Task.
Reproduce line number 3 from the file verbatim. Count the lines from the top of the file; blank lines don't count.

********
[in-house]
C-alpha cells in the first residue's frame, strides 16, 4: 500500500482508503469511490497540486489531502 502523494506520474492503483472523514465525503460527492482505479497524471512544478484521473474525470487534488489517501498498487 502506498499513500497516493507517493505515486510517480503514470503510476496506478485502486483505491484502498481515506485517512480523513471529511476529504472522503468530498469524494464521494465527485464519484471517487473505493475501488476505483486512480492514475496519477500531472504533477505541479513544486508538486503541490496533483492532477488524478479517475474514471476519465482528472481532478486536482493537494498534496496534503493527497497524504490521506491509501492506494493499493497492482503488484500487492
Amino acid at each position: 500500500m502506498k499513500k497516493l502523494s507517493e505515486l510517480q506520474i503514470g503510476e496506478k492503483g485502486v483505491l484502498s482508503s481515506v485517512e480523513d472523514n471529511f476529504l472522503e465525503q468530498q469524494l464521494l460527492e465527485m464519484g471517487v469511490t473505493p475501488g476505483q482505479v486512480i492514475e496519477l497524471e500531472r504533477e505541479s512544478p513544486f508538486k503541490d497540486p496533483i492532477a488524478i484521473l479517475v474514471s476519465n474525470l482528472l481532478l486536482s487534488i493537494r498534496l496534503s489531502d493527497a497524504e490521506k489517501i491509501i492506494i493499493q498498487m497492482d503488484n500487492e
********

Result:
Amino acid at each position: 500500500m502506498k499513500k497516493l502523494s507517493e505515486l510517480q506520474i503514470g503510476e496506478k492503483g485502486v483505491l484502498s482508503s481515506v485517512e480523513d472523514n471529511f476529504l472522503e465525503q468530498q469524494l464521494l460527492e465527485m464519484g471517487v469511490t473505493p475501488g476505483q482505479v486512480i492514475e496519477l497524471e500531472r504533477e505541479s512544478p513544486f508538486k503541490d497540486p496533483i492532477a488524478i484521473l479517475v474514471s476519465n474525470l482528472l481532478l486536482s487534488i493537494r498534496l496534503s489531502d493527497a497524504e490521506k489517501i491509501i492506494i493499493q498498487m497492482d503488484n500487492e